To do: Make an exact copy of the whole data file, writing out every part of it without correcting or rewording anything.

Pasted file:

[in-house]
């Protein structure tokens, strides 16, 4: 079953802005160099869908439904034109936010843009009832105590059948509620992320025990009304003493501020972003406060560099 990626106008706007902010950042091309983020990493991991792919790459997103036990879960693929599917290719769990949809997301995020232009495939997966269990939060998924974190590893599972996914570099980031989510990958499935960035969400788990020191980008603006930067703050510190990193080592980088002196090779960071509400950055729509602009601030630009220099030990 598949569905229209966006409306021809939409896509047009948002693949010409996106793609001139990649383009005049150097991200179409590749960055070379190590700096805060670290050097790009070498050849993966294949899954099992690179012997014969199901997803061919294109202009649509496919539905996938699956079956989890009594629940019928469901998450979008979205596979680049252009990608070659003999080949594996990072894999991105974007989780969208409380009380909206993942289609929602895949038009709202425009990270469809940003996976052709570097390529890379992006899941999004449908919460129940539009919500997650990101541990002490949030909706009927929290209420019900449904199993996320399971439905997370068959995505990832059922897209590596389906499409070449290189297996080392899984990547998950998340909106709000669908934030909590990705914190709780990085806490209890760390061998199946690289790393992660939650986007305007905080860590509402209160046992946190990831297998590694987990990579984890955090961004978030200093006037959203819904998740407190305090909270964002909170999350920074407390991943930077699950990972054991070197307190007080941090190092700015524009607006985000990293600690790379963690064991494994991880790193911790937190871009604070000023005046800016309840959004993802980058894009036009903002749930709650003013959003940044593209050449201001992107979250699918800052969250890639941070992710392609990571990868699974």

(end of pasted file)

[in-house]
């Protein structure tokens, strides 16, 4: 079953802005160099869908439904034109936010843009009832105590059948509620992320025990009304003493501020972003406060560099 990626106008706007902010950042091309983020990493991991792919790459997103036990879960693929599917290719769990949809997301995020232009495939997966269990939060998924974190590893599972996914570099980031989510990958499935960035969400788990020191980008603006930067703050510190990193080592980088002196090779960071509400950055729509602009601030630009220099030990 598949569905229209966006409306021809939409896509047009948002693949010409996106793609001139990649383009005049150097991200179409590749960055070379190590700096805060670290050097790009070498050849993966294949899954099992690179012997014969199901997803061919294109202009649509496919539905996938699956079956989890009594629940019928469901998450979008979205596979680049252009990608070659003999080949594996990072894999991105974007989780969208409380009380909206993942289609929602895949038009709202425009990270469809940003996976052709570097390529890379992006899941999004449908919460129940539009919500997650990101541990002490949030909706009927929290209420019900449904199993996320399971439905997370068959995505990832059922897209590596389906499409070449290189297996080392899984990547998950998340909106709000669908934030909590990705914190709780990085806490209890760390061998199946690289790393992660939650986007305007905080860590509402209160046992946190990831297998590694987990990579984890955090961004978030200093006037959203819904998740407190305090909270964002909170999350920074407390991943930077699950990972054991070197307190007080941090190092700015524009607006985000990293600690790379963690064991494994991880790193911790937190871009604070000023005046800016309840959004993802980058894009036009903002749930709650003013959003940044593209050449201001992107979250699918800052969250890639941070992710392609990571990868699974």